Mendoza mission awards 2019: Business research that contributes to the greater good
Published: May 3, 2019 / Author: Carol Elliott
The University of Notre Dame’s Mendoza College of Business just announced its third annual Office of the Dean Research Mission Awards, which recognizes faculty research that contributes to the greater good in society. The award was inaugurated in 2017.
The awards are in keeping with Mendoza’s mission: “to build a premier Catholic business school that fosters academic excellence, professional effectiveness and personal accountability in a context that strives to be faithful to the ideals of community, human development and individual integrity.”
Accountancy professors Brad Badertscher, Jeff Burks and Peter Easton; “The Market Reaction to Bank Regulatory Filings,” published in The Review of Accounting Studies (2018). Every quarter U.S. banks release detailed financial reports called Call Reports. The researchers find that some investors trade on information in these reports, but they point out that many investors may be at a disadvantage because the report release process is relatively opaque. No readily accessible public notice is provided when a given report is released. The researchers found that more investors started to trade on information in the reports after their study received media coverage, providing evidence of a general lack of investor awareness.
Finance professor Paul Gao (with C. Dougal, W. J. Mayew, & C. A. Parsons); “What’s in a (School) Name? Racial Discrimination in Higher Education Bond Markets,” in press in The Journal of Financial Economics. Gao and co-authors examined the fact that Historically Black Colleges and Universities (HBCUs) pay higher underwriting fees to issue tax-exempt bonds compared to similar non-HBCUs and the resulting implications. The study discovers implicit bias in the financial decisions by investment managers. This study was referenced in the House Financial Services Committee (of the United States Congress) on April 10, 2019.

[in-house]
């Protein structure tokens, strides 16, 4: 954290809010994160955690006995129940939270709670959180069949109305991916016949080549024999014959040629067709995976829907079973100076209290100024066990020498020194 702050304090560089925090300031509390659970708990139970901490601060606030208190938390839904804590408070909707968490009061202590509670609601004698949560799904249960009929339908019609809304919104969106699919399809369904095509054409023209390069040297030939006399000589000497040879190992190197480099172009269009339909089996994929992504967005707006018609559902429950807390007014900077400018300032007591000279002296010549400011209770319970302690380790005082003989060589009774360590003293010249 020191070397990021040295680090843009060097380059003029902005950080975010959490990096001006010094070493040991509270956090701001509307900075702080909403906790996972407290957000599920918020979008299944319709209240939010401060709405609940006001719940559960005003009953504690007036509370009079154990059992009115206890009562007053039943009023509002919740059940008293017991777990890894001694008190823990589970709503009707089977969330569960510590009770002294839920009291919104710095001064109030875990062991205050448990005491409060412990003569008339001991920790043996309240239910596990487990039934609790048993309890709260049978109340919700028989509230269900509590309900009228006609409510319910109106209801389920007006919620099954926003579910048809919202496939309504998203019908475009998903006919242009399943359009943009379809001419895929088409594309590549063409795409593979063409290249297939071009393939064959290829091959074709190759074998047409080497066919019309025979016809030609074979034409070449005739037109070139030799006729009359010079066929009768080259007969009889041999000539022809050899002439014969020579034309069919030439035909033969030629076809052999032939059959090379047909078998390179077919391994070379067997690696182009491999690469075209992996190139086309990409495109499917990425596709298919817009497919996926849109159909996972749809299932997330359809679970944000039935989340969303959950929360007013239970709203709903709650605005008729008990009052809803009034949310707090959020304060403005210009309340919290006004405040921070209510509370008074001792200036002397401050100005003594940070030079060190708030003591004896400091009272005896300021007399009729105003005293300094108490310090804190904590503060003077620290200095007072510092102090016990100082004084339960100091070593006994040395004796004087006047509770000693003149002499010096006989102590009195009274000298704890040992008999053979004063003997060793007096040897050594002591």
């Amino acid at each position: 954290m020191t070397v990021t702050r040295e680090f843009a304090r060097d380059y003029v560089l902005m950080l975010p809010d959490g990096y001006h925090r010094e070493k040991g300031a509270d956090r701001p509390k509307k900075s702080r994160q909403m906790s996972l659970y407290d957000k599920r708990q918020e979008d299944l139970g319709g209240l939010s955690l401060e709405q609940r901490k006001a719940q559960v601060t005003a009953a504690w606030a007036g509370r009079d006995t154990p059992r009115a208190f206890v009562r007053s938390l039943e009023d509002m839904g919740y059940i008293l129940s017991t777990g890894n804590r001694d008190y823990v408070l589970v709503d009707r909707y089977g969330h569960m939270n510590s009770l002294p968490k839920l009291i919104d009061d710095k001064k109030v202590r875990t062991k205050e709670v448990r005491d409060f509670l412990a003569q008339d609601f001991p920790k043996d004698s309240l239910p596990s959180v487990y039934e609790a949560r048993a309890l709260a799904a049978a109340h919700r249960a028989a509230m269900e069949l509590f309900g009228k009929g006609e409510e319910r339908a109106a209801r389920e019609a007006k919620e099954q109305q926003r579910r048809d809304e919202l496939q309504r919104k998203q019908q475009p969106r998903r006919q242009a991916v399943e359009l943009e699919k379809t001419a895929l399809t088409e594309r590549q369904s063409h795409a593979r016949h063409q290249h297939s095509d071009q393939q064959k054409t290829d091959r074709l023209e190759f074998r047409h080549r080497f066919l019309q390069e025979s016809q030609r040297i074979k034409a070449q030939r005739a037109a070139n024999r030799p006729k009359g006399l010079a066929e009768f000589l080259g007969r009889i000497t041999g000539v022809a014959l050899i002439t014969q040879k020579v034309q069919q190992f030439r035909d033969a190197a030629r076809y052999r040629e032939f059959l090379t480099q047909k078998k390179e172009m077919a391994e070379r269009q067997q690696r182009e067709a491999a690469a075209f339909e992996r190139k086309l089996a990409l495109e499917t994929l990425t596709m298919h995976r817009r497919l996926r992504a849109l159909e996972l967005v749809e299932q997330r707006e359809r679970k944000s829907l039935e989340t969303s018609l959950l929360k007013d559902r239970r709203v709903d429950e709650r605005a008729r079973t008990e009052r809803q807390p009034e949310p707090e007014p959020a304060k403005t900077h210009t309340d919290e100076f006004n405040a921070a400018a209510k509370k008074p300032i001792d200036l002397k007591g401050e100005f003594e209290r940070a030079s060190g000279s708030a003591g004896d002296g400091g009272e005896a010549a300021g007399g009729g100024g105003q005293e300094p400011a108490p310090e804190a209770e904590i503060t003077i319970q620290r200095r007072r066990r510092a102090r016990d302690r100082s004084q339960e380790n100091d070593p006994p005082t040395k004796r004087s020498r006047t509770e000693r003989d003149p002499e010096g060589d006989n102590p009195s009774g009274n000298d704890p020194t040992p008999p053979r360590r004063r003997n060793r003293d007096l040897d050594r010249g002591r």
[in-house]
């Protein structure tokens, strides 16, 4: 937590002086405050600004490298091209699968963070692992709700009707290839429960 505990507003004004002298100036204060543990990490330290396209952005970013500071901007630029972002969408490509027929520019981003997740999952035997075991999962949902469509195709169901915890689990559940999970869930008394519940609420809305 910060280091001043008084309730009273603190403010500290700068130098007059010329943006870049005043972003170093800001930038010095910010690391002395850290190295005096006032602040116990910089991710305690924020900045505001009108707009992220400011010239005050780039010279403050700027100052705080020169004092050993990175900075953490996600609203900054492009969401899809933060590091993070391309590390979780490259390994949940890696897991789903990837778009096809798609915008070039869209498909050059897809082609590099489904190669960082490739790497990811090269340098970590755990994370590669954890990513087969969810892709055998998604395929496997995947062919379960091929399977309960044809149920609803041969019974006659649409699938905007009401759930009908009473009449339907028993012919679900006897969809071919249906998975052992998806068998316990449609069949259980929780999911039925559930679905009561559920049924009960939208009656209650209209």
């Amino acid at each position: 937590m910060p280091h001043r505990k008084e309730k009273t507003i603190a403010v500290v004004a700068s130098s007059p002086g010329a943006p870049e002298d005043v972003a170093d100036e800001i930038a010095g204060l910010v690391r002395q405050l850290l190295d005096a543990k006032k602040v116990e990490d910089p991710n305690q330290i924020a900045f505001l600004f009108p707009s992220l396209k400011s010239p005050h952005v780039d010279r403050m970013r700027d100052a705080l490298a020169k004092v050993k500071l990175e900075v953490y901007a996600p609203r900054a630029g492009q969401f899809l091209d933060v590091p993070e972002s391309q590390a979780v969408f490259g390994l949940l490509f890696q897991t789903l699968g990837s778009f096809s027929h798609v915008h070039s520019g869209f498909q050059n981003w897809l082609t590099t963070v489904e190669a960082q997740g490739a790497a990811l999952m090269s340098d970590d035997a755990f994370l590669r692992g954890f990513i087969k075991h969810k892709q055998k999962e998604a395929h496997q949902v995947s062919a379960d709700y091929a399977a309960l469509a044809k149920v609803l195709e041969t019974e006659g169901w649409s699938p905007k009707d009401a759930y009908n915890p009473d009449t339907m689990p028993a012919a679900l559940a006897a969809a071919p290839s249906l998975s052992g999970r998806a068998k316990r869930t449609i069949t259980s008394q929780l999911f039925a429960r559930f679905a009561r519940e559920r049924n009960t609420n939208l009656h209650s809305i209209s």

IT, Analytics, and Operations (ITAO) professors Robert F. Easley and Hong Guo (with J. Krämer); “Research commentary—From Net Neutrality to Data Neutrality: A techno-economic framework and research agenda,” published in Information Systems Research (2018). Net Neutrality refers to whether a last-mile ISP can charge content providers, say Netflix, a fee to prioritize delivery to consumers, rather than treating all data neutrally. A potential negative effect of removing net neutrality is to raise barriers to entry for new content services, thus reducing innovation. Similarly, a search engine may prioritize some search results over others, or an app store to favor certain apps over others, forming a general class of data neutrality issues.
Management & Organization (M&O) Viva Bartkus (with former Mendoza colleague Emily Block); “Learning to Serve: Delivering Partner Value through Service Learning Projects,” in press in Academy of Management Learning & Education. Bartkus and her co-author consider both direct and indirect values for partner organizations based on a sample of 30 international service learning projects. The researchers discuss how partner readiness, project design and project execution are associated with the creation of direct value for partner organizations. The research contributes knowledge on how student service learning projects can contribute to common good and provides practical insights for instructors looking to improve service learning offerings.
A committee made up of the chairs from each of the College’s five academic departments — Accountancy; Finance; IT, Analytics, and Operations; Management & Organization; and Marketing — along with the associate dean for faculty and research, select research papers that advance the mission. The authors each receive nominal cash awards.
For more information about the Office of the Dean Mission Awards or the Mendoza Faculty Mission Project, contact Anne Tsui, adjunct distinguished professor of Management & Organization, at Anne.Tsui.firstname.lastname@example.org.